Essays

A collection writings and thoughts by artist Gary Llama.

On Missing Childhood

I’ve always been a person weary of the past. Having played in a band in high school, and having my teens be such a liberating time, it’s easy to get romantic about that time. But I’m weary of getting ‘stuck’ in the past.

Usually, the thinking about the past is dreadful. Looking back seems like death. Because there is no movement in looking back. There is no promise in looking back. There is just what already happened.

However, despite this deep understanding, I’ve been feeling sentimental, or wanting, back to my childhood. Not my teens, when I was playing with bands, but my early teens.

One moment in particular.

I remember the sun coming in my bedroom window. I’m eleven or twelve. And I’m sick. Probably just IBS. Or a cold, I cannot remember exactly. But I rember having energy, yet very little balance. Very light headed. And so I put on my clothes and went out and spent the day building a little launch ramp, then skating the crap out of it. Just me, my skateboard, and an afternoon. It was, despite being sick, pretty awesome.

Perhaps I felt the nostalgia because recently I had a cold, and felt physically, very similar to that day. So I decided to explore the feeling a bit.

Why then? I’ve had colds before and after that day.

Part of me thinks it was security. That day, I felt secure that, while I was indeed sick, I could manage to do these things and not fuck myself up. Being eleven, I had never had to admit defeat to a sickness and call an ambulance, knowing that I actually needed one, that second. And so I pushed myself past what was probably safe, because I had that safety net, of both ignorance, and youth, and that I had parents looking out for me, despite neither of them being home at the time. I just didn’t even consider it. So perhaps it was the security I am longing for.

There is another aspect. I had a skateboard, skate clothes, wood to build a ramp, a nice house to stay warm in when done, and a cul-de-sac devoid of traffic that day to carry it out in. I was a middle class kid. Perhaps it is longing for that solitude of the suburban cul-de-sac, or the longing for the apparatus needed to indulge in such a thing.

This led me to thinking about getting a skateboard now, and after a few minutes on Ebay, concluding that, goddammit, I want MY old skateboard, and goddammit, a used one goes for $500 or so fucking dollars now?!?!

OK, so not only can I not afford my old skateboard, but I really can’t even afford a reissue of one.

Fast-forward to me buying my daughter tech decks reissue skateboard toys at Target, and putting the stickers on the back of my car. Fast forward to a few months later and me pulling them back off the car.

Still focusing on the skateboard, the clothes, the culture; could things have been just a billion times better back then? A quick survey of modern-day skateboarding accouterments may confirm this, non are as iconic as Powell Peralta or Vision (the makers of boards, and clothing back then) were. But I’m weary of dismissing as just my biased judgement, that of a 36-year old judging a culture much different than the skating culture I grew up in. Perhaps to kids now, it IS as awesome as the days of old.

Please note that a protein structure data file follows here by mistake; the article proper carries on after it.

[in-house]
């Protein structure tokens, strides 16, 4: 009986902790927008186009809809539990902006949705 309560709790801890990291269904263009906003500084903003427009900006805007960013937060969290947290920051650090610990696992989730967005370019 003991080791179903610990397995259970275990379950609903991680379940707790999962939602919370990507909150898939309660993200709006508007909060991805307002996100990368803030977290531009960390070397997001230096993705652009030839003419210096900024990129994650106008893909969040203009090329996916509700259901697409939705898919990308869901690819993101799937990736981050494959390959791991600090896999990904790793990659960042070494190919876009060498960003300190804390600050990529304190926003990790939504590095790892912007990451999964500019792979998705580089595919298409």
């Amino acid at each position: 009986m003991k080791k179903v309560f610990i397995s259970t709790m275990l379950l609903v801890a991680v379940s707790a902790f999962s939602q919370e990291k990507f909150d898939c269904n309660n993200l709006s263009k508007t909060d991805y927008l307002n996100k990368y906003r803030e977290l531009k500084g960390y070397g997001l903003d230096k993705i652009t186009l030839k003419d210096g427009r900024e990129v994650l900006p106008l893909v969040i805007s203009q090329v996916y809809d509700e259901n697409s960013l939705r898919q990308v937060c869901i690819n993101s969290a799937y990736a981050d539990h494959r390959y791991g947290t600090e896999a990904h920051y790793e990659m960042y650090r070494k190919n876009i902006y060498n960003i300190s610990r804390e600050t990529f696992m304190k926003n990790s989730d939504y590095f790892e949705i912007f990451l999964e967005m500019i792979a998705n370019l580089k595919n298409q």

And then to a thought: Perhaps it was my lack of experience, or knowledge, or responsibility, that makes me yearn for those days of youth.

Not every memory I have of those times has grown beautiful. I can’t forget the whole reason I was home that day, as a kid, was because I was sick. In reality, I was making the best of a bad situation. And my hopes back then, so many hopes, were really that I would turn out something like I have, though I’m sure I’d have hoped to have a lot more health, and a more stable financial situation. But as that kid, while I had the security of parents financially, of middle class cul-de-sac life, all I had of my own, of my own accomplishments, was very very little. Almost nothing. And here I am, having accomplished many things of theoretical and actual importance to myself, longing for a time when I had so little.

What is that about?

I read sometimes of folks and their regrets. I listened recently to a podcast, ‘Advice to our younger selves’ or something to that effect. And in this episode, the presenters focused mostly on what they would tell their high school selves. ‘Don’t be afraid to be different’. ‘Do what you love, not what you think you should do’. I couldn’t relate at all, but it intrigued me.

Perhaps it was the upbringing I had, but I believed you had to fight for yourself. And so once I became a conscious actor, I began doing what I wanted to do, because I knew I would have to pay for my actions, regardless. So pay for what you love. And if you do whats in your heart, it is much easier to take that criticism/punishment/beating than to do it for something you THINK you should do, theoretically, but not in your heart.

Mentioning all this to my wife, she said I was probably thinking about my youth because of our own child. Yes, she is most likely right. As a parent, I try to keep my mind open to the duality of every situation: To me what seems routine, another day, may be to my daughter, the best day of her life. And that possibility, keeps me hopeful every time I look at her, no matter the situation. Even under the most stress, it’s still there in the back of my mind, reminding me of the possibilities of different points of view in everything.

I’m sure I’ll keep examining this memory, and come to some sort of conclusion, with time.

About The Site

Llamatism is a collection of things, a cabinet of curiosities, and reports from explorations on things, by Gary Llama.

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